In use, the band 20 is threaded through hole 13 in both pins and member 12 prevents movement of the pin 10 outwardly from the bone when in the position shown in FIG. 1.
The width of the element 12 is preferably substantially narrower than that of the pin 10 which has a virtually constant diameter throughout so as to enable the head 15 to be inserted as far as possible into the bone. Since the bone tissue is soft, the relatively narrow element 12 will embed therein.
In FIG. 2 the element 12 is convex at its outermost surface.
In the embodiment shown in FIG. 3, the element 32 which forms the hole 33 with hook 15 is concave in its outer surface. Moreover, the shaft portion 11' of the pin has indicia 17a-17e therealong which indicates the length of the shaft from the head 15.
FIG. 4 illustrates another embodiment of the device according to the present invention wherein element 42 is utilized to form closed loop 43. A front view of element 42 is shown in FIG. 4a.
Similarly in FIGS. 5 and 5a, loop 53 is formed by member 52 which has a pointed front end and thus can be more easily inserted into the bone.
FIG. 6 shows a further embodiment wherein hook 65 has a member 62 at the free end forming loop 63.
It will be appreciated that the instant specification and claims are set forth by way of illustration and not limitation, and that various modifications and changes may be made without departing from the spirit and scope of the present invention.
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|US2314481 *||Jul 5, 1941||Mar 23, 1943||Spotnails||Finishing nail|
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|AT238605B *||Title not available|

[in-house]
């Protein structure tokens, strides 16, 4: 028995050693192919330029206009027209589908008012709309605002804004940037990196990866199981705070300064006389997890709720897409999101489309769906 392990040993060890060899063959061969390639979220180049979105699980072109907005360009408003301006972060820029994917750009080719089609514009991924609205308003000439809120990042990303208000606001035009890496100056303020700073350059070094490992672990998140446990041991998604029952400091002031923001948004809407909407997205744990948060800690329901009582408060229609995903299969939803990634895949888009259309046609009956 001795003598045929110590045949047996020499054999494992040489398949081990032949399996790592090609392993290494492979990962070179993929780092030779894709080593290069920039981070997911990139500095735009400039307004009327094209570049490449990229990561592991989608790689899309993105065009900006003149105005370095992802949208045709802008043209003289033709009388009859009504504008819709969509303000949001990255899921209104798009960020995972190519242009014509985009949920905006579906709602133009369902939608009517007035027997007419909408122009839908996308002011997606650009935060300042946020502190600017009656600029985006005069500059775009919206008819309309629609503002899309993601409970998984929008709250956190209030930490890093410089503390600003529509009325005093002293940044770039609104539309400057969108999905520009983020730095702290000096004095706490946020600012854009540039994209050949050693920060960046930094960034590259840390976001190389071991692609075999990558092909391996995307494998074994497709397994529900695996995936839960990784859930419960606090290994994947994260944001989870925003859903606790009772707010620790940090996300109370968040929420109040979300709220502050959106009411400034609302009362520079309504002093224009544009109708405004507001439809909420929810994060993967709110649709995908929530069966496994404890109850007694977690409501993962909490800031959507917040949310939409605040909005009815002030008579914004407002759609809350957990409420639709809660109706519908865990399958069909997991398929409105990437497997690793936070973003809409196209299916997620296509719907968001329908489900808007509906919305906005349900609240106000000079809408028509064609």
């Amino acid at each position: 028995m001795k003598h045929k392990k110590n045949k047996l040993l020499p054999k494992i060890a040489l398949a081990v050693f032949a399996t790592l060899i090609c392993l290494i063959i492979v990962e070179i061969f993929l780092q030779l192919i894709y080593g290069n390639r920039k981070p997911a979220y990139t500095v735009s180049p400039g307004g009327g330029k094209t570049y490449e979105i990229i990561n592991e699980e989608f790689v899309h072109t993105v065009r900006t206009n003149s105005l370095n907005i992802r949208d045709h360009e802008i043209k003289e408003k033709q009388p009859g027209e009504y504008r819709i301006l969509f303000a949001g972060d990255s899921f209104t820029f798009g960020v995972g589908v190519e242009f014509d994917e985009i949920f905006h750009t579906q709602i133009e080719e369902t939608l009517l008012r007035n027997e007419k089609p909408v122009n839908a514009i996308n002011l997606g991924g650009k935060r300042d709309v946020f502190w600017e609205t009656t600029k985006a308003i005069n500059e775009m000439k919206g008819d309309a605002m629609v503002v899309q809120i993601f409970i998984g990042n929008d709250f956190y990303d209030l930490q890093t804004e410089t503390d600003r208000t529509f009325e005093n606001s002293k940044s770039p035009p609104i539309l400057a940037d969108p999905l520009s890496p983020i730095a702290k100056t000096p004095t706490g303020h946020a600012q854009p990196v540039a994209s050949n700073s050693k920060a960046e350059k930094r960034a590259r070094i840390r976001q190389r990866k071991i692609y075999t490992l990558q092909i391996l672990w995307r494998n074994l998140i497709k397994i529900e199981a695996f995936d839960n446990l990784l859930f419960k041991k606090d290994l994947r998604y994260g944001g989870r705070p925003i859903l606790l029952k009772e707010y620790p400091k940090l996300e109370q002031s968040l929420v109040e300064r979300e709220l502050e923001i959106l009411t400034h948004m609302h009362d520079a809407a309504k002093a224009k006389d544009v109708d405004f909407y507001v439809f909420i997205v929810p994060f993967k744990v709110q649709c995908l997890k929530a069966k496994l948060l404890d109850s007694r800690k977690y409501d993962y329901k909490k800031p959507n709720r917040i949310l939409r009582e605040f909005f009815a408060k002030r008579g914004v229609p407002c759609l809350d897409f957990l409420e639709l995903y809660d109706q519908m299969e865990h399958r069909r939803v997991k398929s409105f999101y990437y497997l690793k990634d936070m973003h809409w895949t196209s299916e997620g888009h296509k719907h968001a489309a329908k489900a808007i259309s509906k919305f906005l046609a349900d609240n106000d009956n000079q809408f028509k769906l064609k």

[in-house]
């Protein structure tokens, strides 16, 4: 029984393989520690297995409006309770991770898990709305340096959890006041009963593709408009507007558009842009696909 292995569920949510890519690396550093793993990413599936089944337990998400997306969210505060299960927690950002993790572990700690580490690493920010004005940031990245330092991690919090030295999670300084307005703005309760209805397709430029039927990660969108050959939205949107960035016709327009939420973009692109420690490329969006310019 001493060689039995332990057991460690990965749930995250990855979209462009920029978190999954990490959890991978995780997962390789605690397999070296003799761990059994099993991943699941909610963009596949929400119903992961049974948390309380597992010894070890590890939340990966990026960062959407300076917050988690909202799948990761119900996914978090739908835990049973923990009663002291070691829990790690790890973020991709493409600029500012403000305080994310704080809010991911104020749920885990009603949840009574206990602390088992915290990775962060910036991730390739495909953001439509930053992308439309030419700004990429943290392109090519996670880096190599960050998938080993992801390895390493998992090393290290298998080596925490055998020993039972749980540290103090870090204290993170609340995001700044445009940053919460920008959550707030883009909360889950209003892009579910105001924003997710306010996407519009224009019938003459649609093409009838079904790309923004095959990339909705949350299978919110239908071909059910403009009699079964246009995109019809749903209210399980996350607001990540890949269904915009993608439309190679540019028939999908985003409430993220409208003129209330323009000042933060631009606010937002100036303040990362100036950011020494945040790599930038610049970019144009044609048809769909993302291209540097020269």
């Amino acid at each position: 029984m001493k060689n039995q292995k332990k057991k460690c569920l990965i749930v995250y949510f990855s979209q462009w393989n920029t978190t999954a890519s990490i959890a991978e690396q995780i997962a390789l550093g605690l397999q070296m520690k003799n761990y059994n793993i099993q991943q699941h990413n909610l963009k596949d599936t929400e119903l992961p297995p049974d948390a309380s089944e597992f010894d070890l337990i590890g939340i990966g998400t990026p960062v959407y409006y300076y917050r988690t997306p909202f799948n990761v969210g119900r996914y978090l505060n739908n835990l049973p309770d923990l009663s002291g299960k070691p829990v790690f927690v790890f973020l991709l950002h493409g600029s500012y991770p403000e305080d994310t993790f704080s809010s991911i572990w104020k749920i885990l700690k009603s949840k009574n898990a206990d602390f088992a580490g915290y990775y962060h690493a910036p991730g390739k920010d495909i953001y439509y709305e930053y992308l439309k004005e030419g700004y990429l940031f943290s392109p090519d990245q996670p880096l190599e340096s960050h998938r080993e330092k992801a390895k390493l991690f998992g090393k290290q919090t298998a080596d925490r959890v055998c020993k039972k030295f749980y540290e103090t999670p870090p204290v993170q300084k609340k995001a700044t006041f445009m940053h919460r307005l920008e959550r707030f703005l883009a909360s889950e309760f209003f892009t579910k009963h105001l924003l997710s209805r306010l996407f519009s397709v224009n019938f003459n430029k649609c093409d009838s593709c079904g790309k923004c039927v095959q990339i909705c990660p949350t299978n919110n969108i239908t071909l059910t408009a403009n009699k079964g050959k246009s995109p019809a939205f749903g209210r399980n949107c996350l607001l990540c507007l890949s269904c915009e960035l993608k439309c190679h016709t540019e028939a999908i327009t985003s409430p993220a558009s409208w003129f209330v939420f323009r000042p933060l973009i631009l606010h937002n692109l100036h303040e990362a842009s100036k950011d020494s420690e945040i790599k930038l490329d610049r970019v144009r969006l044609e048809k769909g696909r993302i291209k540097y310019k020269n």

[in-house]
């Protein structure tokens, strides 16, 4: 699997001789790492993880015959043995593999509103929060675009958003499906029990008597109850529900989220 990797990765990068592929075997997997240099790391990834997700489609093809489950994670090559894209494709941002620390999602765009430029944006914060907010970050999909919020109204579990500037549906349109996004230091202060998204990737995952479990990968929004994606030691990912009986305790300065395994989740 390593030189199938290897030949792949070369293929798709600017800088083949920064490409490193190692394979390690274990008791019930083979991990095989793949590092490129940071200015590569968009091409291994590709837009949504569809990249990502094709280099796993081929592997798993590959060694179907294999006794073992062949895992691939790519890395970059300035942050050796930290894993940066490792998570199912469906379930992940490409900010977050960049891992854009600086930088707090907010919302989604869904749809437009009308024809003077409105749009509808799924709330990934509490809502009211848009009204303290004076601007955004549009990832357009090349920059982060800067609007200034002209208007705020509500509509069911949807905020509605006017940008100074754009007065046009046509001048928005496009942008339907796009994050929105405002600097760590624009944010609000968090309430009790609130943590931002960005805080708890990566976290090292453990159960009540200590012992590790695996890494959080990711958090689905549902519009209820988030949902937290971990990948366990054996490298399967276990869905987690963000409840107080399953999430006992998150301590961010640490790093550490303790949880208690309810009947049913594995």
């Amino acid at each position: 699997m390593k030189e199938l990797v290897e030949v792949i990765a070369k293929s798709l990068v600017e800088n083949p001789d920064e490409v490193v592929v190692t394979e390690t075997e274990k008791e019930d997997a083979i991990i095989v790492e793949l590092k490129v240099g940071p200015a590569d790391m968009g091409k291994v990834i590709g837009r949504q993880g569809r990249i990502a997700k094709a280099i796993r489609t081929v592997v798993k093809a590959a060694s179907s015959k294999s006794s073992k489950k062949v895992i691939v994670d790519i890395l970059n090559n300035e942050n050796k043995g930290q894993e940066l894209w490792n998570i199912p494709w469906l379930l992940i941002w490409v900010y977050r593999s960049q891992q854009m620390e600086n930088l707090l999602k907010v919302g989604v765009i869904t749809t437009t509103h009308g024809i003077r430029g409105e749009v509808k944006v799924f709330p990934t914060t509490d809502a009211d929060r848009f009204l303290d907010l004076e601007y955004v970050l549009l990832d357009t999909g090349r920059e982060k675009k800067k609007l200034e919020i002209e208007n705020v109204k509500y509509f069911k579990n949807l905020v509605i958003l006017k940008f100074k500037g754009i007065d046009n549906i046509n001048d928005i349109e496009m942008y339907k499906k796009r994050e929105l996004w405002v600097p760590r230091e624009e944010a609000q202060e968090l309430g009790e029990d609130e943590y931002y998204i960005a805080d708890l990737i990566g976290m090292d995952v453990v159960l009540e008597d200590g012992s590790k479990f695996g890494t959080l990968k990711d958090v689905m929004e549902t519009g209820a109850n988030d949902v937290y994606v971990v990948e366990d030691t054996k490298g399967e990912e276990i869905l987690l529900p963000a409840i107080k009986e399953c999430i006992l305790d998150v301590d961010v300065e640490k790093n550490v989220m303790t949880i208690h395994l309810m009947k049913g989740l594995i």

|GB1040188A *||Title not available|
|Citing Patent||Filing date||Publication date||Applicant||Title|
|US5281225 *||May 21, 1990||Jan 25, 1994||Guglielmo Vicenzi||Intramedullary pin with self-locking end for metadiaphyseal fractures of long bones|
|US5697934 *||Dec 2, 1996||Dec 16, 1997||Huebner; Randall J.||Tension band wiring pin and method|
|US6093190 *||Aug 12, 1998||Jul 25, 2000||Poly-4 Medical Inc.||Bone fixation apparatus and method|
|US7037308 *||Feb 11, 2002||May 2, 2006||Medoff Robert J||Implant device for applying compression across a fracture site|
|US7811286||Mar 16, 2006||Oct 12, 2010||Robert J. Medoff||Implant device for applying compression across a fracture site|
|US8608783||May 8, 2008||Dec 17, 2013||The Cleveland Clinic Foundation||Bone plate with flange member and methods of use thereof|
|US8628533||May 8, 2008||Jan 14, 2014||The Cleveland Clinic Foundation||Bone plate with reduction aids and methods of use thereof|
|US8652179||May 2, 2008||Feb 18, 2014||The Cleveland Clinic Foundation||Bone plate extender and extension system for bone restoration and methods of use thereof|
|US8915918||May 2, 2008||Dec 23, 2014||Thomas James Graham||Bone plate system for bone restoration and methods of use thereof|
|US20020143339 *||Feb 11, 2002||Oct 3, 2002||Medoff Robert J.||Implant device for applying compression across a fracture site|
|US20060189992 *||Mar 16, 2006||Aug 24, 2006||Medoff Robert J||Implant device for applying compression across a fracture site|
|US20090275947 *||May 2, 2008||Nov 5, 2009||Thomas James Graham||Bone plate system for bone restoration and methods of use thereof|
|US20090275987 *||May 2, 2008||Nov 5, 2009||Thomas James Graham||Bone plate extender and extension system for bone restoration and methods of use thereof|
|US20090281577 *||May 8, 2008||Nov 12, 2009||Thomas James Graham||Bone plate with reduction aids and methods of use thereof|
|US20110106081 *||May 8, 2008||May 5, 2011||Thomas James Graham||Bone Plate with Flange Member and Methods of Use Thereof|
|Mar 2, 1993||REMI||Maintenance fee reminder mailed|
|Aug 1, 1993||LAPS||Lapse for failure to pay maintenance fees|
|Oct 19, 1993||FP||Expired due to failure to pay maintenance fee|
Effective date: 19930801